Glaucoma is characterised by a progressive build-up of pressure inside the eyeball which causes gradual but permanent damage to the optic nerve – the main nerve of the eye, resulting in loss of vision. It can occur in one eye, but more usually both eyes. There are many types of glaucoma but the most common is the gradual or chronic from of the disease.
In most cases, glaucoma is associated with higher-than-normal pressure inside the eye — a condition called ocular hypertension. But it can also occur when intraocular pressure (IOP) is normal. If untreated or uncontrolled, glaucoma first causes peripheral vision loss and eventually can lead to blindness.
Generally you don’t as usually there are no symptoms. As the optic nerve starts to become damages it causes small gaps in your field of vision – the area which you can see around you, but in the early stages you will not realise this is happening. Chronic glaucoma is rare under the age of 40 years but the risk increases as you get older, especially if you are over 65 years. There is an increased risk if somebody in the family also has glaucoma. It could be picked up by pressure in your eyes.
If the condition is picked up early enough and is carefully treated there is little like hood of losing your sight. If left untreated the optic nerves become progressively damaged and the area which you can see around you becomes smaller and smaller and eventually could result in complete loss of sight.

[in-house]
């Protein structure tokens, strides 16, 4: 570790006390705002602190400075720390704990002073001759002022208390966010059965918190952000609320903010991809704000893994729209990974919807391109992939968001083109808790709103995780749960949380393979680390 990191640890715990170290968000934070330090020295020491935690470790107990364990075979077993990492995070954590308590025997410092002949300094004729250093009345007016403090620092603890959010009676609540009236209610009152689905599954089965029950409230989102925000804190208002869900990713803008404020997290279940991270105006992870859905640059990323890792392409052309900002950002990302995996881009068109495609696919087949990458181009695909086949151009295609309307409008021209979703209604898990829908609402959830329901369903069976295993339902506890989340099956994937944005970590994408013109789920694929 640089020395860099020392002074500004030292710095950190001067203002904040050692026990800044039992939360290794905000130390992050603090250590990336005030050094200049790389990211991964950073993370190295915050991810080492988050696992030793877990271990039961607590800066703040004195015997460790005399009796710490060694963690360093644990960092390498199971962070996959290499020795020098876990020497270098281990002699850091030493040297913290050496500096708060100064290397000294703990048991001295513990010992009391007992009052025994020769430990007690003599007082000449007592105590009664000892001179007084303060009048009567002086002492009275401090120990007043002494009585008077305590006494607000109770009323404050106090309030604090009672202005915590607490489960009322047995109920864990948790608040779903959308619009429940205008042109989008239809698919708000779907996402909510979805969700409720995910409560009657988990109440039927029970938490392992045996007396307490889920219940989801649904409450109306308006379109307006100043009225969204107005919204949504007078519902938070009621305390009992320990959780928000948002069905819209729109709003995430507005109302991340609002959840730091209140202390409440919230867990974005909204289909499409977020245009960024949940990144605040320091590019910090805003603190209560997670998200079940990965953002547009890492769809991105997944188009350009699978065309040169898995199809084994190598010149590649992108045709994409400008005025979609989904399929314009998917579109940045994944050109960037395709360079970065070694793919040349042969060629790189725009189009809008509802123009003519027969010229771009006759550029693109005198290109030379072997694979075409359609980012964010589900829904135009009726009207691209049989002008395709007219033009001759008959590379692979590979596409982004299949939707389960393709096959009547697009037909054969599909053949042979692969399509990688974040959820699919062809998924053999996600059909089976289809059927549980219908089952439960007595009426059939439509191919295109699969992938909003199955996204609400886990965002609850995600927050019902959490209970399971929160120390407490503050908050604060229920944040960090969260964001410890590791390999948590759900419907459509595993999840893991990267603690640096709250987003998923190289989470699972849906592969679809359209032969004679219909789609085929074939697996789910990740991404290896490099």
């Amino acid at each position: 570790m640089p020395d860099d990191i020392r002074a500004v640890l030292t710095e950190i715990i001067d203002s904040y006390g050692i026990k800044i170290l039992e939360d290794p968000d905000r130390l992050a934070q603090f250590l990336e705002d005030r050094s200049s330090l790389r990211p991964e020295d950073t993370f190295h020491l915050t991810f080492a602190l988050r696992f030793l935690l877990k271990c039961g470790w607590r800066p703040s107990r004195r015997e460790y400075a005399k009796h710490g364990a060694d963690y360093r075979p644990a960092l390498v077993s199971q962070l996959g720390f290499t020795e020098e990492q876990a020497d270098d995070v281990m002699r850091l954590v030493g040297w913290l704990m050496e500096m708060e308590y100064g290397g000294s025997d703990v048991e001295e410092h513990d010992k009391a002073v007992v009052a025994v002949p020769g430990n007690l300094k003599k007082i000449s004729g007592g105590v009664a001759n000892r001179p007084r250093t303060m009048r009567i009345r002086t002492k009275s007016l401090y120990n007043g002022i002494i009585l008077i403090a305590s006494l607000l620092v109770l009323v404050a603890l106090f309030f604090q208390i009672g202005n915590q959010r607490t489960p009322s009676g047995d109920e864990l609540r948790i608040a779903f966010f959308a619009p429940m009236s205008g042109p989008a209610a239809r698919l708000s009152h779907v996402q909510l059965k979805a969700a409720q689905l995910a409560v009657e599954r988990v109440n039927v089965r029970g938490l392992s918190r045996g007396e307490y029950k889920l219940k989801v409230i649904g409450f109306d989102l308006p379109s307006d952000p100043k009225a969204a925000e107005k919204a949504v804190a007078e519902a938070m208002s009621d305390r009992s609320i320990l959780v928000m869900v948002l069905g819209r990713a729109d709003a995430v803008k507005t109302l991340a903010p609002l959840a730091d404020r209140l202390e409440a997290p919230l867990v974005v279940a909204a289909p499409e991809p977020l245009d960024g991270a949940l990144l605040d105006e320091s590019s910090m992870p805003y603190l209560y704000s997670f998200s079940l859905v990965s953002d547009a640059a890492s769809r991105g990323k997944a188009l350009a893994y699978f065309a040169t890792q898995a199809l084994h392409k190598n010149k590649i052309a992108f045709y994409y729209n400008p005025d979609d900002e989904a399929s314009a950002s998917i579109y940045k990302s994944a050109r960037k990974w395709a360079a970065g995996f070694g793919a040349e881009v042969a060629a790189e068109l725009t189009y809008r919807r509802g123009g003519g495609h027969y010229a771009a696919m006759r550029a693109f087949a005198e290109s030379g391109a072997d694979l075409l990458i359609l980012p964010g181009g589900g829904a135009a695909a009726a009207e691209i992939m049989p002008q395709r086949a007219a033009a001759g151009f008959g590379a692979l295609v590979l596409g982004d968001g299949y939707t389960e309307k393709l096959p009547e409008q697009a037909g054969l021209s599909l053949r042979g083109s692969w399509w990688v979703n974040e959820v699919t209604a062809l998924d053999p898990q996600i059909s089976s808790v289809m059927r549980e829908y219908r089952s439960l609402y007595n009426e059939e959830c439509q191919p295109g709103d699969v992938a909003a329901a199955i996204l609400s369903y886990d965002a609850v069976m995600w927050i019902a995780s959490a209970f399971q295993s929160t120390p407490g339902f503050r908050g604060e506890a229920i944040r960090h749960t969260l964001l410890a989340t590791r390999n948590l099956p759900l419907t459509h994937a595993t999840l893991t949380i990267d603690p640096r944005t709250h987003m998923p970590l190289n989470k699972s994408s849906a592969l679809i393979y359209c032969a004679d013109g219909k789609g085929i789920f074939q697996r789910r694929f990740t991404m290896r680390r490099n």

No, but it can be treated. Any loss of sight that has already occurred cannot be restored but treatment should prevent it from getting worse.
The aim is to lower the pressure within the eye back to normal. The usual form of treatment is with eye drops. It is vital that you do not run out of the drops or forget to put them in otherwise the pressure may go up causing further damage. If the pressure cannot be controlled then another type of drop is added or a small operation may be necessary.
Macular Degeneration causes loss of central vision and is the leading cause of registered vision impairment for people over 50 in the western world If you a family member or friend have been recently diagnosed you should read more the condition here.